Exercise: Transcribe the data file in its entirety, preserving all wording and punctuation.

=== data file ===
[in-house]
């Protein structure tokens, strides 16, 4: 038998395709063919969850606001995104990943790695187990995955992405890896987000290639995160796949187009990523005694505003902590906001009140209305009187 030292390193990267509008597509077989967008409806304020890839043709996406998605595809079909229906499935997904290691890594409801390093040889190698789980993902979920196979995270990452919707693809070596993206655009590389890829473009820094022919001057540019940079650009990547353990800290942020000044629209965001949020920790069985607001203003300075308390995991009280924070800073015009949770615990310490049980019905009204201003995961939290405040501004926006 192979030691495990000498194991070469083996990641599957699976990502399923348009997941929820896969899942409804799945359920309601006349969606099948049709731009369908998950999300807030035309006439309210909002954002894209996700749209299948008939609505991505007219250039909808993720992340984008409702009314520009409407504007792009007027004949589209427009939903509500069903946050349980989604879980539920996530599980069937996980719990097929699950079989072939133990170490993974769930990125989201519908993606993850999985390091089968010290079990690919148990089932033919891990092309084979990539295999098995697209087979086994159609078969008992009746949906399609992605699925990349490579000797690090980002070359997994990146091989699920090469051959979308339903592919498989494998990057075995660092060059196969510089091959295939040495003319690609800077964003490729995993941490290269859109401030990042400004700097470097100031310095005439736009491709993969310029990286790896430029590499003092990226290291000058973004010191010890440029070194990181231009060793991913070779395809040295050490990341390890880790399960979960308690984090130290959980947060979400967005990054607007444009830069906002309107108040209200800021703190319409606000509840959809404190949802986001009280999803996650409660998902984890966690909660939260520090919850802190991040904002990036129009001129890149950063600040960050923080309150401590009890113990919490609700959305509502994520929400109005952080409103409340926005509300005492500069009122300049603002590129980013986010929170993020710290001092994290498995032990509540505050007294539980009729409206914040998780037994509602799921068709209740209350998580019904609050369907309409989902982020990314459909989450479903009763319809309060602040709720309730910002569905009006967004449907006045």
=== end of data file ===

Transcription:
[in-house]
């Protein structure tokens, strides 16, 4: 038998395709063919969850606001995104990943790695187990995955992405890896987000290639995160796949187009990523005694505003902590906001009140209305009187 030292390193990267509008597509077989967008409806304020890839043709996406998605595809079909229906499935997904290691890594409801390093040889190698789980993902979920196979995270990452919707693809070596993206655009590389890829473009820094022919001057540019940079650009990547353990800290942020000044629209965001949020920790069985607001203003300075308390995991009280924070800073015009949770615990310490049980019905009204201003995961939290405040501004926006 192979030691495990000498194991070469083996990641599957699976990502399923348009997941929820896969899942409804799945359920309601006349969606099948049709731009369908998950999300807030035309006439309210909002954002894209996700749209299948008939609505991505007219250039909808993720992340984008409702009314520009409407504007792009007027004949589209427009939903509500069903946050349980989604879980539920996530599980069937996980719990097929699950079989072939133990170490993974769930990125989201519908993606993850999985390091089968010290079990690919148990089932033919891990092309084979990539295999098995697209087979086994159609078969008992009746949906399609992605699925990349490579000797690090980002070359997994990146091989699920090469051959979308339903592919498989494998990057075995660092060059196969510089091959295939040495003319690609800077964003490729995993941490290269859109401030990042400004700097470097100031310095005439736009491709993969310029990286790896430029590499003092990226290291000058973004010191010890440029070194990181231009060793991913070779395809040295050490990341390890880790399960979960308690984090130290959980947060979400967005990054607007444009830069906002309107108040209200800021703190319409606000509840959809404190949802986001009280999803996650409660998902984890966690909660939260520090919850802190991040904002990036129009001129890149950063600040960050923080309150401590009890113990919490609700959305509502994520929400109005952080409103409340926005509300005492500069009122300049603002590129980013986010929170993020710290001092994290498995032990509540505050007294539980009729409206914040998780037994509602799921068709209740209350998580019904609050369907309409989902982020990314459909989450479903009763319809309060602040709720309730910002569905009006967004449907006045």